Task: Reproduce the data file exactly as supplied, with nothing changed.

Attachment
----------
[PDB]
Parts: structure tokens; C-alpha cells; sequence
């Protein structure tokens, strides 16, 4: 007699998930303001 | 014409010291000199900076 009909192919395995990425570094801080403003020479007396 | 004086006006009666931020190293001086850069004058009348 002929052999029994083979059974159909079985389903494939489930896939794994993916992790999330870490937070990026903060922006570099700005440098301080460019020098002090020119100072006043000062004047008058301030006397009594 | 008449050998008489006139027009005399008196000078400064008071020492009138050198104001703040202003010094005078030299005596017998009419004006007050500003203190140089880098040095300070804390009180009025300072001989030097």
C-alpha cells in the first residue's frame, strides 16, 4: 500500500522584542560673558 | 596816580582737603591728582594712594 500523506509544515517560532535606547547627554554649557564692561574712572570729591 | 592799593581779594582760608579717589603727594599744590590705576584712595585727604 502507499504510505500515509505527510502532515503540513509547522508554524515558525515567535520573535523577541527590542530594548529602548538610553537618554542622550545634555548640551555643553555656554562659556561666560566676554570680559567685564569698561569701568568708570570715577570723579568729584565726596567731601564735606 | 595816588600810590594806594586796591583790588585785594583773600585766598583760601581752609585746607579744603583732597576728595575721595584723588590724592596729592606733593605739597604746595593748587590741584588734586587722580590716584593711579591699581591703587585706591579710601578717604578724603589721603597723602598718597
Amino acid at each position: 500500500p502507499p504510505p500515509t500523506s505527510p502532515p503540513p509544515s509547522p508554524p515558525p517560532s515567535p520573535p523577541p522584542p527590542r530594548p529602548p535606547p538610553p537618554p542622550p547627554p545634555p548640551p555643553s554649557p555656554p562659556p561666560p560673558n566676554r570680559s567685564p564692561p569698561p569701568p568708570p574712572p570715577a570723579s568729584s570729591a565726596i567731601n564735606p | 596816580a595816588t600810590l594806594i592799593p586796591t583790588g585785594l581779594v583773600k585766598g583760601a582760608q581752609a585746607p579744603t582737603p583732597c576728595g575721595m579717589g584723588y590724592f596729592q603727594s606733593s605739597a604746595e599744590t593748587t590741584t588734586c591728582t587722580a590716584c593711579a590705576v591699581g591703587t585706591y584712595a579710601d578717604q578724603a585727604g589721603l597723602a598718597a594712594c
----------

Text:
[PDB]
Parts: structure tokens; C-alpha cells; sequence
């Protein structure tokens, strides 16, 4: 007699998930303001 | 014409010291000199900076 009909192919395995990425570094801080403003020479007396 | 004086006006009666931020190293001086850069004058009348 002929052999029994083979059974159909079985389903494939489930896939794994993916992790999330870490937070990026903060922006570099700005440098301080460019020098002090020119100072006043000062004047008058301030006397009594 | 008449050998008489006139027009005399008196000078400064008071020492009138050198104001703040202003010094005078030299005596017998009419004006007050500003203190140089880098040095300070804390009180009025300072001989030097």
C-alpha cells in the first residue's frame, strides 16, 4: 500500500522584542560673558 | 596816580582737603591728582594712594 500523506509544515517560532535606547547627554554649557564692561574712572570729591 | 592799593581779594582760608579717589603727594599744590590705576584712595585727604 502507499504510505500515509505527510502532515503540513509547522508554524515558525515567535520573535523577541527590542530594548529602548538610553537618554542622550545634555548640551555643553555656554562659556561666560566676554570680559567685564569698561569701568568708570570715577570723579568729584565726596567731601564735606 | 595816588600810590594806594586796591583790588585785594583773600585766598583760601581752609585746607579744603583732597576728595575721595584723588590724592596729592606733593605739597604746595593748587590741584588734586587722580590716584593711579591699581591703587585706591579710601578717604578724603589721603597723602598718597
Amino acid at each position: 500500500p502507499p504510505p500515509t500523506s505527510p502532515p503540513p509544515s509547522p508554524p515558525p517560532s515567535p520573535p523577541p522584542p527590542r530594548p529602548p535606547p538610553p537618554p542622550p547627554p545634555p548640551p555643553s554649557p555656554p562659556p561666560p560673558n566676554r570680559s567685564p564692561p569698561p569701568p568708570p574712572p570715577a570723579s568729584s570729591a565726596i567731601n564735606p | 596816580a595816588t600810590l594806594i592799593p586796591t583790588g585785594l581779594v583773600k585766598g583760601a582760608q581752609a585746607p579744603t582737603p583732597c576728595g575721595m579717589g584723588y590724592f596729592q603727594s606733593s605739597a604746595e599744590t593748587t590741584t588734586c591728582t587722580a590716584c593711579a590705576v591699581g591703587t585706591y584712595a579710601d578717604q578724603a585727604g589721603l597723602a598718597a594712594c